She then began collating eyewitness accounts to give people an accurate picture of what had just unworlded them, careful to convey the gravity of the situation without details so gruesome that people would lose hope, still performing the impossible informational acrobatics at the balance-point on the beam between paralysis and panic. Mooallem writes:
Information was a form of comfort. Each stunned, eye-witness account on the radio that night appeared to help people in Anchorage find the contours of this sinister abstraction they were living through — and to locate their places in it.
Within hours, Genie Chance had become the city’s first public information officer. But she soon became something more. Distressed people began turning up at her makeshift desk, bearing the impossible weight of not knowing whether their loved ones were dead or alive. Recognizing the psychological emergency beyond the physical first aid, Genie Chance became the human hub of a vast network of need and began broadcasting these trembling-hearted messages.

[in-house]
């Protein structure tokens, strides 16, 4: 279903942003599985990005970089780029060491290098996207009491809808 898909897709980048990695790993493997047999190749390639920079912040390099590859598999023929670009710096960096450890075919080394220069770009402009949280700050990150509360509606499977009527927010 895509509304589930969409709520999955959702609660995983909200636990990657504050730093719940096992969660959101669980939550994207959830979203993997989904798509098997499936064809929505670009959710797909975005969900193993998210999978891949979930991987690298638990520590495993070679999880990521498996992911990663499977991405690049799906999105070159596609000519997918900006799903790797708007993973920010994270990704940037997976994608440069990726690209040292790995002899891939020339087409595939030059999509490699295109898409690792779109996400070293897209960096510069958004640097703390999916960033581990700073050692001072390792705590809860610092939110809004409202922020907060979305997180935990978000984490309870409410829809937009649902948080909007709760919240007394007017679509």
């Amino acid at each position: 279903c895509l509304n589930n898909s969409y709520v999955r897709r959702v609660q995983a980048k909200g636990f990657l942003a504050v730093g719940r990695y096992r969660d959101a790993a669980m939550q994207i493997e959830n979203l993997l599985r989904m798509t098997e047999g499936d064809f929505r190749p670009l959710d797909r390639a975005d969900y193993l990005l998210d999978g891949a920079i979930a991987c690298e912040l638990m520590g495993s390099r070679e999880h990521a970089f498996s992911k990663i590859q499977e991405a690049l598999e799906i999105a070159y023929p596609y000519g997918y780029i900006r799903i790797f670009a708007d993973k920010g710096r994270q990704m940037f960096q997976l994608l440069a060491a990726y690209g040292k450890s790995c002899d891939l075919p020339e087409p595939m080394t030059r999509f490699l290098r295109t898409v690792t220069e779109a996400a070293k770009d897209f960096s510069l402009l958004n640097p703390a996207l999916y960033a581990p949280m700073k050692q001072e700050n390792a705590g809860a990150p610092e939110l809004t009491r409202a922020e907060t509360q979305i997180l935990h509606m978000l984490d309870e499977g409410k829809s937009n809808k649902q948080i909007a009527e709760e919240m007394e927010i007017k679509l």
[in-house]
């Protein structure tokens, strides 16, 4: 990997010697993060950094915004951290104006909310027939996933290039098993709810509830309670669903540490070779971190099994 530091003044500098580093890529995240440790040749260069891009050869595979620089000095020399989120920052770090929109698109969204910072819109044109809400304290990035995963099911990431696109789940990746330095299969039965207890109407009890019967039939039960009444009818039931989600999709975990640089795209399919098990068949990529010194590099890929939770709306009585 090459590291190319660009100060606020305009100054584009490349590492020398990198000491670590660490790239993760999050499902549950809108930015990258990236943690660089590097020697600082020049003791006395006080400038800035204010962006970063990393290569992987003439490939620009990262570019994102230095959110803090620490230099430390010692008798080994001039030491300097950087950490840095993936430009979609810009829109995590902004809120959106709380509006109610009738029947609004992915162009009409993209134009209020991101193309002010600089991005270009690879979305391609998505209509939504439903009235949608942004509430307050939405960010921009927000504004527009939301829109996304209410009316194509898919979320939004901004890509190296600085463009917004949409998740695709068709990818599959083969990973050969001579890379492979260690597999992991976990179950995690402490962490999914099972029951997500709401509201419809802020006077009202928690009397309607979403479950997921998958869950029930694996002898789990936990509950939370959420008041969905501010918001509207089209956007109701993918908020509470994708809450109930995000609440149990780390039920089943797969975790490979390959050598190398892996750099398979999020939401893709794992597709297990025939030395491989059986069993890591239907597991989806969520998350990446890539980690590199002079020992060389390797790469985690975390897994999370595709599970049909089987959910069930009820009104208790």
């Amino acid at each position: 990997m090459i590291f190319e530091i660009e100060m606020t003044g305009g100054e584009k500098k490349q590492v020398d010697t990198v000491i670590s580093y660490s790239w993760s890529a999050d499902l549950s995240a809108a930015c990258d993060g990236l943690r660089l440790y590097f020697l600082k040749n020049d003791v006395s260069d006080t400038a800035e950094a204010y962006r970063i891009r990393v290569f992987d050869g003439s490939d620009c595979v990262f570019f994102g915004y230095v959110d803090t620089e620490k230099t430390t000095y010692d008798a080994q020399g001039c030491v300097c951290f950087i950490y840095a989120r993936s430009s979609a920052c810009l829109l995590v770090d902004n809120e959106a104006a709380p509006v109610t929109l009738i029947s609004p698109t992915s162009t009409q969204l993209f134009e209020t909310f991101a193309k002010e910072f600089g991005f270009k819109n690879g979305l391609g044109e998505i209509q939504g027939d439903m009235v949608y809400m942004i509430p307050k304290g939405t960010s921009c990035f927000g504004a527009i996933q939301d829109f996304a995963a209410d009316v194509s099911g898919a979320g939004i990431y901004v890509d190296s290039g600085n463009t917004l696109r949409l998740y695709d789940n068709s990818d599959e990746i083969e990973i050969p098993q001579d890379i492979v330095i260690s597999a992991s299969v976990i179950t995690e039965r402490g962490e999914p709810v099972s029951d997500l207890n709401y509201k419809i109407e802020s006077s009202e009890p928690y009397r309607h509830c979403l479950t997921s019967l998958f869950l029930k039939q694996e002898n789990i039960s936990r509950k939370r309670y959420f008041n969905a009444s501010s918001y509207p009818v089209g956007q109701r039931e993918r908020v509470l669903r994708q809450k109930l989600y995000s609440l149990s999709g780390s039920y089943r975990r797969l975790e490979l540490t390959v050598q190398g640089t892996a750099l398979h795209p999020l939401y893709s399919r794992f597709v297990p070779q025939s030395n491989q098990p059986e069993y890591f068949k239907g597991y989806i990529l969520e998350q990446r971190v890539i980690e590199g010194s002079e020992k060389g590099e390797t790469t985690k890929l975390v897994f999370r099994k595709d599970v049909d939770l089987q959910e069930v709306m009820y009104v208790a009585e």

“A message to Clyde Wythe at Homer: Your daughter is OK.”
“We have received a call from Joe Fernbeck who said that he’d gotten word on his radio from the oil crews at Beluga and Tyonek. They want their families to know that they are all OK.”
“We have a message reporting that an elderly lady at 216 East Eighth Avenue who lives alone. We have no name on her, but we do have a request for somebody in that neighborhood to please check and see if the sweet lady is all right.”
You could hear the potential death toll in the city gradually ticking down. And with each small declaration of survival that aired, you could imagine a constellation of affirming flames slowly lighting the emptiness outside.
The words of one listener from the remote community of Clam Gulch bellow across space, time, and situation with especially poignancy and relevance today:
It made us who were fortunate realize that no matter what powerful forces nature unleashes, it also releases similar forces in our men and women to cope with them.